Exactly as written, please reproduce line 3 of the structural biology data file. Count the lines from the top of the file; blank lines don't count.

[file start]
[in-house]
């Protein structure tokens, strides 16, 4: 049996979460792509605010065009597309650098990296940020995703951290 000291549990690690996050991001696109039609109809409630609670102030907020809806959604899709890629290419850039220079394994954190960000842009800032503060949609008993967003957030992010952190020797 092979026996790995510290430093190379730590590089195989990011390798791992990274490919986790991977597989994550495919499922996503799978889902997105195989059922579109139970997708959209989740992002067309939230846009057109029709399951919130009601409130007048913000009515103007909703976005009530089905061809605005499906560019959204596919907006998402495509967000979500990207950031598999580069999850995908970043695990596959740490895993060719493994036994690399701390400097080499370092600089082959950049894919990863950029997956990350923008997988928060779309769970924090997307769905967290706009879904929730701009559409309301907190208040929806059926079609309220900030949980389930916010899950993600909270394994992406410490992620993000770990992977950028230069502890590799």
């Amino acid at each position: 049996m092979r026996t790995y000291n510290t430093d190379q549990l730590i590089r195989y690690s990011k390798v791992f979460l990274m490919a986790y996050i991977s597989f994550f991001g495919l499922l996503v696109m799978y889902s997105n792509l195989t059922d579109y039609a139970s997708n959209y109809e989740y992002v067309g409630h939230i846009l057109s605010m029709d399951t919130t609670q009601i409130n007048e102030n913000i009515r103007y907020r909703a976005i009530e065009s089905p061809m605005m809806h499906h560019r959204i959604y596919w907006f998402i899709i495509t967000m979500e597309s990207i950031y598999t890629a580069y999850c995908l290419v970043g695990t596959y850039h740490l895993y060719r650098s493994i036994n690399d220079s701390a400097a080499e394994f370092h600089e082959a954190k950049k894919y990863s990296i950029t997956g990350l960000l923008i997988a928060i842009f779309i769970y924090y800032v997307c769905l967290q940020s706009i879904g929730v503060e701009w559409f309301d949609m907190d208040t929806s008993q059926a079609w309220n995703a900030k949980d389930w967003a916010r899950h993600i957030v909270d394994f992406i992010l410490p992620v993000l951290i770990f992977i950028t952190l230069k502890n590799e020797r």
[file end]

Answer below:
């Amino acid at each position: 049996m092979r026996t790995y000291n510290t430093d190379q549990l730590i590089r195989y690690s990011k390798v791992f979460l990274m490919a986790y996050i991977s597989f994550f991001g495919l499922l996503v696109m799978y889902s997105n792509l195989t059922d579109y039609a139970s997708n959209y109809e989740y992002v067309g409630h939230i846009l057109s605010m029709d399951t919130t609670q009601i409130n007048e102030n913000i009515r103007y907020r909703a976005i009530e065009s089905p061809m605005m809806h499906h560019r959204i959604y596919w907006f998402i899709i495509t967000m979500e597309s990207i950031y598999t890629a580069y999850c995908l290419v970043g695990t596959y850039h740490l895993y060719r650098s493994i036994n690399d220079s701390a400097a080499e394994f370092h600089e082959a954190k950049k894919y990863s990296i950029t997956g990350l960000l923008i997988a928060i842009f779309i769970y924090y800032v997307c769905l967290q940020s706009i879904g929730v503060e701009w559409f309301d949609m907190d208040t929806s008993q059926a079609w309220n995703a900030k949980d389930w967003a916010r899950h993600i957030v909270d394994f992406i992010l410490p992620v993000l951290i770990f992977i950028t952190l230069k502890n590799e020797r």